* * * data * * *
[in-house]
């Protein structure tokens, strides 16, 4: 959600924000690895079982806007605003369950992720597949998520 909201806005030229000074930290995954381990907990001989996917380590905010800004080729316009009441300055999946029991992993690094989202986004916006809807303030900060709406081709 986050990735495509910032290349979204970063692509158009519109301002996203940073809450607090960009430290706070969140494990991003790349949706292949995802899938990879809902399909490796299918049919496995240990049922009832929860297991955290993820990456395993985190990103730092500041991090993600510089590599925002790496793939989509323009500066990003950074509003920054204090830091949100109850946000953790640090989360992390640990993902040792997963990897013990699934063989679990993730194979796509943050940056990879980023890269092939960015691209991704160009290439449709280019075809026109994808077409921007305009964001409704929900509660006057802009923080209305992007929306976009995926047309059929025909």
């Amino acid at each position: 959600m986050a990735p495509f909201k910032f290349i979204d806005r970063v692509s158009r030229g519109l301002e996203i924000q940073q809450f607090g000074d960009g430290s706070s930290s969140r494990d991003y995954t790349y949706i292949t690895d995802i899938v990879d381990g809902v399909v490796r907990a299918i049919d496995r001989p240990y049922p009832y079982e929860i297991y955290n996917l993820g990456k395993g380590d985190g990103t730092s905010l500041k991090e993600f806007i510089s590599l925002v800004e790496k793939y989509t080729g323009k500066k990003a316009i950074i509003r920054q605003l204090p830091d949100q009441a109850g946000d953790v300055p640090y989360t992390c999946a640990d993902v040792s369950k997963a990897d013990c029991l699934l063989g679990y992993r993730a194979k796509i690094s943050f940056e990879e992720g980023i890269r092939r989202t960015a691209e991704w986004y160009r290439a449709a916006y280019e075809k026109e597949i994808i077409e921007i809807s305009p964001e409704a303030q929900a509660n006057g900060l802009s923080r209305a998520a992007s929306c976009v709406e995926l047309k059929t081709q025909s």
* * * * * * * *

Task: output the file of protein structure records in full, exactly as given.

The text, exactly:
[in-house]
């Protein structure tokens, strides 16, 4: 959600924000690895079982806007605003369950992720597949998520 909201806005030229000074930290995954381990907990001989996917380590905010800004080729316009009441300055999946029991992993690094989202986004916006809807303030900060709406081709 986050990735495509910032290349979204970063692509158009519109301002996203940073809450607090960009430290706070969140494990991003790349949706292949995802899938990879809902399909490796299918049919496995240990049922009832929860297991955290993820990456395993985190990103730092500041991090993600510089590599925002790496793939989509323009500066990003950074509003920054204090830091949100109850946000953790640090989360992390640990993902040792997963990897013990699934063989679990993730194979796509943050940056990879980023890269092939960015691209991704160009290439449709280019075809026109994808077409921007305009964001409704929900509660006057802009923080209305992007929306976009995926047309059929025909």
């Amino acid at each position: 959600m986050a990735p495509f909201k910032f290349i979204d806005r970063v692509s158009r030229g519109l301002e996203i924000q940073q809450f607090g000074d960009g430290s706070s930290s969140r494990d991003y995954t790349y949706i292949t690895d995802i899938v990879d381990g809902v399909v490796r907990a299918i049919d496995r001989p240990y049922p009832y079982e929860i297991y955290n996917l993820g990456k395993g380590d985190g990103t730092s905010l500041k991090e993600f806007i510089s590599l925002v800004e790496k793939y989509t080729g323009k500066k990003a316009i950074i509003r920054q605003l204090p830091d949100q009441a109850g946000d953790v300055p640090y989360t992390c999946a640990d993902v040792s369950k997963a990897d013990c029991l699934l063989g679990y992993r993730a194979k796509i690094s943050f940056e990879e992720g980023i890269r092939r989202t960015a691209e991704w986004y160009r290439a449709a916006y280019e075809k026109e597949i994808i077409e921007i809807s305009p964001e409704a303030q929900a509660n006057g900060l802009s923080r209305a998520a992007s929306c976009v709406e995926l047309k059929t081709q025909s």